On Sunday, Charles Ashby of the Grand Junction Daily Sentinel wrote up a piece on Colorado's less-than-stellar record on ethics and openness in government. A report by the Center for Public Integrity, Public Radio International and Global Integrity gave Colorado a miserable D+ in ethics.
In the article, Congressional candidate and state Rep. Sal Pace (D-Urination) was quoted praising Colorado's transparency laws, despite Pace's own struggles with ethics in government and transparency regarding his own extensive criminal record.
“There are strong transparency laws on the books in Colorado,” Pace said. “Sunshine laws require public notice for meetings and require open records for elected officials’ calendars and correspondence. The public holds awesome power, if they choose to utilize it, to keep their elected officials honest.”
Does Pace actually think he can just paper over his own embarrassing past with Common Cause platitudes?
Remember, this is the same politician who received a taxpayer funded bonus of almost $7,000 for working on the political campaign of then-Congressman John Salazar. How's that for ethics in government?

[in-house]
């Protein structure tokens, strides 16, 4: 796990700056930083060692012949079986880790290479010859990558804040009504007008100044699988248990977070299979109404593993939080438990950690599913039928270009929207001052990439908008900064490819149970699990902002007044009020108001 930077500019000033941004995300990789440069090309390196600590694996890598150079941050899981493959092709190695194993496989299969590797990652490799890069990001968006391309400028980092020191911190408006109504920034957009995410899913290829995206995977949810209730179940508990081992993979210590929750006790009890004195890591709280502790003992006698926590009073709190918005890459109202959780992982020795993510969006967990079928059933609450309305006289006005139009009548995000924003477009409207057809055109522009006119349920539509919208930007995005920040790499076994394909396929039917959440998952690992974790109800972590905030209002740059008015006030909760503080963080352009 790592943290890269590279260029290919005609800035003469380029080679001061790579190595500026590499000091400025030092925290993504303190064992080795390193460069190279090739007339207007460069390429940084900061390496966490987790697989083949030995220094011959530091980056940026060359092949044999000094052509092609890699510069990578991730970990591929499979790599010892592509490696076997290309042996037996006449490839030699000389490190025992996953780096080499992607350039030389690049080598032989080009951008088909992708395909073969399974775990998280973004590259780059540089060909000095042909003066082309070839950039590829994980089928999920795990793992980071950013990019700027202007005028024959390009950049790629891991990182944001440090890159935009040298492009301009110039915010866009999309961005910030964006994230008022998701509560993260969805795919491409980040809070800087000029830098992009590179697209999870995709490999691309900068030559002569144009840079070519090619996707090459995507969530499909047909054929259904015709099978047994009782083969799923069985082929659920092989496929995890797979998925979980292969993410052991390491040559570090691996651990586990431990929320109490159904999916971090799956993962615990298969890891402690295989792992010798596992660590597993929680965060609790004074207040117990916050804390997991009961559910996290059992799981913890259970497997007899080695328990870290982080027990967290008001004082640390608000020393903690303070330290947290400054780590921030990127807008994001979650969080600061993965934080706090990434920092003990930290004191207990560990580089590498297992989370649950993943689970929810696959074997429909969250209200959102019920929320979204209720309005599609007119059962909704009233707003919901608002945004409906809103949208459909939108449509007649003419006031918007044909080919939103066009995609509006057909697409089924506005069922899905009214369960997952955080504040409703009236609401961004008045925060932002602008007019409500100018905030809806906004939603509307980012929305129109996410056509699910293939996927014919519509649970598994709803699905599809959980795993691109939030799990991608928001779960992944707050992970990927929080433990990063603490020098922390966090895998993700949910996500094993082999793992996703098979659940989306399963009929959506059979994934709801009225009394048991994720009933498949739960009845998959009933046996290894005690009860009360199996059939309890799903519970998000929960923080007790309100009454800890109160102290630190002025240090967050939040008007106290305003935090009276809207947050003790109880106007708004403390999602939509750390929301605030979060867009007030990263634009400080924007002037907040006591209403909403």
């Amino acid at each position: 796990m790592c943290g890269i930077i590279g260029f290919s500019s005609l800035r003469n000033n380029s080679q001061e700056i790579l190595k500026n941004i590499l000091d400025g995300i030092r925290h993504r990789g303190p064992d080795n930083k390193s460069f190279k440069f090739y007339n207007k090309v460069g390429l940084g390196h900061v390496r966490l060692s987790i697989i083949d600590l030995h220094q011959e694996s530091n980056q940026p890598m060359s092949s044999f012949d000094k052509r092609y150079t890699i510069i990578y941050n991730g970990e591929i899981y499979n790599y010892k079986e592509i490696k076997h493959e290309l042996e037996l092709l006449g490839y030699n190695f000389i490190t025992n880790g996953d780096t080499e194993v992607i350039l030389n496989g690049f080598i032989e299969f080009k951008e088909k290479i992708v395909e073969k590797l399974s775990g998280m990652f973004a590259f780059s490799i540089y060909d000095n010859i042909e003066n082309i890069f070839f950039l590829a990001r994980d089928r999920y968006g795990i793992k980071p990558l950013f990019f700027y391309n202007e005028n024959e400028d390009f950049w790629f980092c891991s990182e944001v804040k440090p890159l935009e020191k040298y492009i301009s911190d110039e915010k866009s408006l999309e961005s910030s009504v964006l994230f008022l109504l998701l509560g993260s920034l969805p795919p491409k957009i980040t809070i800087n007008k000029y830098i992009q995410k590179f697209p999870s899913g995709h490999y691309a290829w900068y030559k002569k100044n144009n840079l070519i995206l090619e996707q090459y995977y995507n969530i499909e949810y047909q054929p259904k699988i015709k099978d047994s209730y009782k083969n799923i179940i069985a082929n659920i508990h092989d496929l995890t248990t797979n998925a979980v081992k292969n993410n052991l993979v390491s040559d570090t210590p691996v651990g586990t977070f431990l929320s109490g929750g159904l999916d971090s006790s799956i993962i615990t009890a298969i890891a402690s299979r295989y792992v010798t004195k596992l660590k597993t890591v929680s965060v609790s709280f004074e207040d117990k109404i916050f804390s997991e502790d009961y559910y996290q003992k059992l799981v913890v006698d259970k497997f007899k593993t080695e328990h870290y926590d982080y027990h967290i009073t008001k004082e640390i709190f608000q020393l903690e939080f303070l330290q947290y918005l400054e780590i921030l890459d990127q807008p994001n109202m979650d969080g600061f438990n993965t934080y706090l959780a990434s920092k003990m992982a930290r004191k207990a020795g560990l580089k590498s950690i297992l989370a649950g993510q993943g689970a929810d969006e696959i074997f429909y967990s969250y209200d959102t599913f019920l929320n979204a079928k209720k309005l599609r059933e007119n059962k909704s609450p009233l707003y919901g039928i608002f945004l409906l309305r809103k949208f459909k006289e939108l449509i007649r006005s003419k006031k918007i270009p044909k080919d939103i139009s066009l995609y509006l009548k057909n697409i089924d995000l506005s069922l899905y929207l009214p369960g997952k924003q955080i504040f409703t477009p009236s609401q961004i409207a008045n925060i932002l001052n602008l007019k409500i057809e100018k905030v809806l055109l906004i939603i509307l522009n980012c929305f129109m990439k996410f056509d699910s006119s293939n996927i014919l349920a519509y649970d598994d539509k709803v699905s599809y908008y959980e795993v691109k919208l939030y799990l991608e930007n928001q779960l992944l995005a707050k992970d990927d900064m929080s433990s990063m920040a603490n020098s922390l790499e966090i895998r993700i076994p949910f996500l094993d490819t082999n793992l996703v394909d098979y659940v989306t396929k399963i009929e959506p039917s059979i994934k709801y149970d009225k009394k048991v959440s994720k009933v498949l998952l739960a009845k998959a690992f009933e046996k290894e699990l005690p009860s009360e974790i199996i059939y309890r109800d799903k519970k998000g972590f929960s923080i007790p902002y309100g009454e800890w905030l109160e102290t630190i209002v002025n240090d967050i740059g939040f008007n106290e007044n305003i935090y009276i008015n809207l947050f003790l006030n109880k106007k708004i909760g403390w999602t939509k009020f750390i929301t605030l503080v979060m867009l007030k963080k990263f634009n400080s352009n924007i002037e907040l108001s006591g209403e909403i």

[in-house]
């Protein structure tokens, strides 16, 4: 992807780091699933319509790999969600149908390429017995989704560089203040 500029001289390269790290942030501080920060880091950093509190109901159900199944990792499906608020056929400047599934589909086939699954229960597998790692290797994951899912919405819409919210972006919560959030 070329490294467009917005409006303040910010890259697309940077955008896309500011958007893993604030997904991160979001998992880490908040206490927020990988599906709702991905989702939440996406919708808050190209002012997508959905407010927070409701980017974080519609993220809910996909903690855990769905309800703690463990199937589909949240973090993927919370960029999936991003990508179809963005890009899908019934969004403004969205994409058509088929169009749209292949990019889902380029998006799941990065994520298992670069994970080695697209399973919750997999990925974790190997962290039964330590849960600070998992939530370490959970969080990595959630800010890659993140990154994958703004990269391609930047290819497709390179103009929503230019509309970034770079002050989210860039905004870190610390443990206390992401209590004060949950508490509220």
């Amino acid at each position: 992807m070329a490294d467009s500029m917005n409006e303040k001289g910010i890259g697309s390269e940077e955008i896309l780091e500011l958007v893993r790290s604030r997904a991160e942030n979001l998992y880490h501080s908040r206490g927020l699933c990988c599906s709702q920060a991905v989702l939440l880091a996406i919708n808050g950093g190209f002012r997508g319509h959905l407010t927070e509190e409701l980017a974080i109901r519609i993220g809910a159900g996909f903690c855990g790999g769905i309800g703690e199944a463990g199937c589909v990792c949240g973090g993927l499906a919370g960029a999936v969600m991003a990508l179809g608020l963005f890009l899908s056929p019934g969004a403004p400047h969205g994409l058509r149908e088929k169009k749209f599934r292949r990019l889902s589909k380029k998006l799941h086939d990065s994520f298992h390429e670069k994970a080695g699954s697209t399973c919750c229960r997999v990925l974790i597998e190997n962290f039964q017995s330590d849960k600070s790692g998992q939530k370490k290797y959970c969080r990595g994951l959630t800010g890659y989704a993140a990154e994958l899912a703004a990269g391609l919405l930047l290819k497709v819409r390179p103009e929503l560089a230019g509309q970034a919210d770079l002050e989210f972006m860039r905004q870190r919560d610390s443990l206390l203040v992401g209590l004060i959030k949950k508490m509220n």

It's also the same political candidate who has a criminal record of two public urination arrests, a bench warrant for failure to appear on the second public urination arrest and a charge of felony burglary to boot.
In order to help Pace out with the idea of transparency in government, click here to see the police and court records of Pace's past brushes with the law.
Since we uncovered the felony charge, the second public urination arrest and some driving record charges last September, Pace has yet to discuss his criminal record on the record.
If you believe so much in transparency, Rep. Pace, why don't you discuss how your bad judgment in the past will make you a better member of Congress?
(Photo Credit: Peoples Press Collective)